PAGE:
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Exiles Return
Compass 4529

I could listen to John Doyle playing the guitar all day!  His relentless rhythm and driving style on faster tracks is as wonderful as his subtle and sympathetic accompaniment for slower songs.  When you hear him play you know it can’t possibly be anyone else.  All this and he can sing too.  Life is not fair!  He joins forces on this album with Karan Casey, a singer of renown, whose voice is sweet and effortless.  Both are former members of supergroup Solas, and have since had very successful musical careers, finding themselves named amongst the best of the best in their game.

This recording features 12 songs, mostly traditional and mostly concerned with emigration.  The singing is shared between them, with some very fine harmonies, the two voices work well together.  The arrangements are quite sparse at times, and this makes the album for me, it really makes you focus on the songs.  John plays his usual assortment of strings (guitars, bouzouki and mandola) and the only other accompaniment is provided by Dirk Powell on banjo and double bass, and Michael McGoldrick on flute and whistle.  Now I know that these boys could let rip with a wall of sound if they wanted to, but in general they don’t.  And the CD is the better for it.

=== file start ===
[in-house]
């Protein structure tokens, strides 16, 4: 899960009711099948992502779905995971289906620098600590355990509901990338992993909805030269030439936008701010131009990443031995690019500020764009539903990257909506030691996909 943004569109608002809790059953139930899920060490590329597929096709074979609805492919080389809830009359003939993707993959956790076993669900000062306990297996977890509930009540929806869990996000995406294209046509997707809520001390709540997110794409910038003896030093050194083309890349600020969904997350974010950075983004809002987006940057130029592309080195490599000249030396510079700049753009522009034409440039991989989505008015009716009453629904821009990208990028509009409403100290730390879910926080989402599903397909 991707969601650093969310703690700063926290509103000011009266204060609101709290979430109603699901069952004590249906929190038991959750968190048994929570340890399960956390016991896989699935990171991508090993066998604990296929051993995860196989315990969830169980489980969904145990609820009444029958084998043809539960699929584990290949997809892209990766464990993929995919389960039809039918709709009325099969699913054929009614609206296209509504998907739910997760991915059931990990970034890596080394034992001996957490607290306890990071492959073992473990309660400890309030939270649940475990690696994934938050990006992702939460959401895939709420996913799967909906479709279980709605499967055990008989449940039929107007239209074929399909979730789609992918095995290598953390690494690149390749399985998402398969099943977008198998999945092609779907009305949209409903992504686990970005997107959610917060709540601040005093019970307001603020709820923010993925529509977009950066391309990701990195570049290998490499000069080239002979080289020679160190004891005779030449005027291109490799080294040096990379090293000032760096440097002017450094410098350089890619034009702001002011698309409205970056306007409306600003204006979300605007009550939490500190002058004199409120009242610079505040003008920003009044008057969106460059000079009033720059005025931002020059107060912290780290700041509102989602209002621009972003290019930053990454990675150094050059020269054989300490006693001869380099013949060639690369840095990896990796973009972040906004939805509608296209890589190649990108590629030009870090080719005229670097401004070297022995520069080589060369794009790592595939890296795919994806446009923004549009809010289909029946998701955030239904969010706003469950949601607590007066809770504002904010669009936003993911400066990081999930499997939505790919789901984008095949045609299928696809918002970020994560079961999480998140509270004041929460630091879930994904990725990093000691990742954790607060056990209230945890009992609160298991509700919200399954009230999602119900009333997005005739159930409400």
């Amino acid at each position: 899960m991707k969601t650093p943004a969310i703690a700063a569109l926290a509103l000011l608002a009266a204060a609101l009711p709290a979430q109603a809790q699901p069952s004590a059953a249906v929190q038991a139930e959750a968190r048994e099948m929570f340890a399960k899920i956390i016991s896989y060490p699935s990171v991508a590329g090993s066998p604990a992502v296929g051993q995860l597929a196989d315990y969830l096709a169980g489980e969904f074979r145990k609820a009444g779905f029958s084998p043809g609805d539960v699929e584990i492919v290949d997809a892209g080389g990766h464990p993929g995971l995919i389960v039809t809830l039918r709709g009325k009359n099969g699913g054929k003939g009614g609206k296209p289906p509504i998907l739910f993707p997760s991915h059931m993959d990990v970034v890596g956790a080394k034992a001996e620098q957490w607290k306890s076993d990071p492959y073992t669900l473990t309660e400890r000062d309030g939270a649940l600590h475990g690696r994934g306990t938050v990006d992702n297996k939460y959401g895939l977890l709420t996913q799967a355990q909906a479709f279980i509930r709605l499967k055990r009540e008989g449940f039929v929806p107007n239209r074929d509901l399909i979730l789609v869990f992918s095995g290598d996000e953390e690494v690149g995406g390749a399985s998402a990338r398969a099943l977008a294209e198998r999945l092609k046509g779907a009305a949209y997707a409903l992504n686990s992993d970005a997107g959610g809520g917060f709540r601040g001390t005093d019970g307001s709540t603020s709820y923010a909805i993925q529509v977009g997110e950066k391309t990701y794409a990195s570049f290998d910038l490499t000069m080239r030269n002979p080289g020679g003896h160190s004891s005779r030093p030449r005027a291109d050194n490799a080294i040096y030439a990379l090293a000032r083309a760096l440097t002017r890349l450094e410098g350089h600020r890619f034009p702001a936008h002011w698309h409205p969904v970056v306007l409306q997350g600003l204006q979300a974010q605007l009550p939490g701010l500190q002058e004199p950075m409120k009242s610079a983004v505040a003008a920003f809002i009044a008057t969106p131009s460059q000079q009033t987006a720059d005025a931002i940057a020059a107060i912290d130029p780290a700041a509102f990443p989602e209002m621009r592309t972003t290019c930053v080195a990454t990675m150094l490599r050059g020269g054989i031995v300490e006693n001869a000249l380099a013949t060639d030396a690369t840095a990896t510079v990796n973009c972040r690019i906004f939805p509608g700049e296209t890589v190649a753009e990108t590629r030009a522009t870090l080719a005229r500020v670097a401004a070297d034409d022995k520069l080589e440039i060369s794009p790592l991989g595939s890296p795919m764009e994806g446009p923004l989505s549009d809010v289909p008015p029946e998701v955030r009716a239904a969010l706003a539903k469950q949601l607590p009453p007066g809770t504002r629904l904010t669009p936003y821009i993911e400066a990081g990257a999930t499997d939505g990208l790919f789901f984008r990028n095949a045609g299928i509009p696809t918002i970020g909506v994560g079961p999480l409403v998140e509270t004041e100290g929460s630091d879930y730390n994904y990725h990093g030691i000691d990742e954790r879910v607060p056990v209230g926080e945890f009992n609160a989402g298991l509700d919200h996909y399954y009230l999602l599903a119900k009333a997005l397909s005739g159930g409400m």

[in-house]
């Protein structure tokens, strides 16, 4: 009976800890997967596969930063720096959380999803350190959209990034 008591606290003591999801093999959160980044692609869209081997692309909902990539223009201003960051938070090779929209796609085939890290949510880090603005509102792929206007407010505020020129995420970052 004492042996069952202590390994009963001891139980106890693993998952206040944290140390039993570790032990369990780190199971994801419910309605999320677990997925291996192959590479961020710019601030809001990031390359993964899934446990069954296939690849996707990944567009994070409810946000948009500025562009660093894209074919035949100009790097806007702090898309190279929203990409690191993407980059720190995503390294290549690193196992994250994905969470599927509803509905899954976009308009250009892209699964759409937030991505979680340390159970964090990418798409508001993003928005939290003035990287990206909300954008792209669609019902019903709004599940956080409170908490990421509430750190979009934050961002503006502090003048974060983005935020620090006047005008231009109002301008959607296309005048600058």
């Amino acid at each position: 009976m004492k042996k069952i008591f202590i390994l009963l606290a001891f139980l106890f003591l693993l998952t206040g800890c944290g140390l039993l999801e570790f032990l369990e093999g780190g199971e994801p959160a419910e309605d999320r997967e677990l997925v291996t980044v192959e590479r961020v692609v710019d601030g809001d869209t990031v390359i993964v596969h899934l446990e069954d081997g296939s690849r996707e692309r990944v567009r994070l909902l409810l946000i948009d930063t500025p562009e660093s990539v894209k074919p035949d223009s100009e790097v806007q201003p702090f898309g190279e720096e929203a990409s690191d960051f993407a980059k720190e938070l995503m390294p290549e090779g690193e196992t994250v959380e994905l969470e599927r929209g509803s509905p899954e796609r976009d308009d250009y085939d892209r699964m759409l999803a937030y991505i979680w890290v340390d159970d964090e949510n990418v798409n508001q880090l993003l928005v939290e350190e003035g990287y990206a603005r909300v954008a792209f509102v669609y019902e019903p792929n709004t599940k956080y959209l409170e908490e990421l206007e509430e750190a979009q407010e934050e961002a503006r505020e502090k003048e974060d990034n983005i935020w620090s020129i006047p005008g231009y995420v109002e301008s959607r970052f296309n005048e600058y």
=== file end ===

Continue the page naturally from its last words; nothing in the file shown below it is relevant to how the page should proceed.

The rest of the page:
Of all the tracks, my favourite is the title track, written by John himself, and sung beautifully by Karan with John’s simple and effective harmonies.  It’s a song of parting and loss, and the promise of re-union, based on the story of the Jeanie Johnston, a timber merchant’s ship that some 2,500 immigrants travelled to America on.  Karan is accompanied here only by John on the guitar, and his playing is sublime.  The result is a song that really touches your emotions, and I would bet that it will be sung by many a singer in years to come.

Fiona Heywood

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This album was reviewed in Issue 85 of The Living Tradition magazine.